The yet unnamed joey’s mother, Polly, gave birth to her roughly seven months ago and she has been gestating in Polly’s pouch since then. Safari Park animal care staff have noticed the joey begin to investigate the environment outside her mother’s pouch and learn to climb.
“The joey, right now, cannot get enough things in her mouth,” Safari Park keeper Breanne Barney said. “She’s constantly trying to eat leaves, greens, various vegetables, corn — even chewing on moms’ ears, tail, hands and feet!”
The species first arrived at the Safari Park last year as part of a program to save threatened species from extinction. The International Union for Conservation of Nature’s Red List of Threatened Species lists the Matschie’s tree kangaroo as endangered, with fewer than 2,500 remaining in the wild due to hunting and habitat loss in its native Papua New Guinea.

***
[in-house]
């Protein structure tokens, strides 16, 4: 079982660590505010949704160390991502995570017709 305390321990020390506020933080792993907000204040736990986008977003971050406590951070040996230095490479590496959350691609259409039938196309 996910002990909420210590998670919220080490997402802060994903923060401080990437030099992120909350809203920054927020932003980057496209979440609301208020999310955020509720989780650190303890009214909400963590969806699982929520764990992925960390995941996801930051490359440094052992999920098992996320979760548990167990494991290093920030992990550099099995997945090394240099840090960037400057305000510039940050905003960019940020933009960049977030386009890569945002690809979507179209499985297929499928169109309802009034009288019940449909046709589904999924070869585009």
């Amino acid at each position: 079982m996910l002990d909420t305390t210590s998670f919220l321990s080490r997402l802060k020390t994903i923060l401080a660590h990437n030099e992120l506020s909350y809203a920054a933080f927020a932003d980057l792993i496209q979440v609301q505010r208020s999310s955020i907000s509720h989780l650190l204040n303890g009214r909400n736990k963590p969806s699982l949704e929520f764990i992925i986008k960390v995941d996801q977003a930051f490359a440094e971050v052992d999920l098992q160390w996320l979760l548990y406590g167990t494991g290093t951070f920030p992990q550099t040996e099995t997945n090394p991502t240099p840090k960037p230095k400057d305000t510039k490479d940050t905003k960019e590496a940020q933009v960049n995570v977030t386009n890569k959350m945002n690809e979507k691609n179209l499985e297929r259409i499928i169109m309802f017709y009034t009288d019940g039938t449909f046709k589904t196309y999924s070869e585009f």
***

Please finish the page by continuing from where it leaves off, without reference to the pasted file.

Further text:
“Polly is an excellent mother, and consistently grooming her little one,” Barney said. “Due to their small population numbers, this joey provides a spark of hope for the future of this species.”
The joey was about the size of a jelly bean at birth, according to the zoo. Joeys can stay in their mother’s pouch for as long as 10 months as they continues to nurse and develop. Even after being weaned at one year old, Polly’s joey will remain close to her for nearly two more years.
Safari Park visitors can spot Polly and her joey at the Walkabout Australia exhibit. Access to the exhibit is included with admission to the park.
— City News Service
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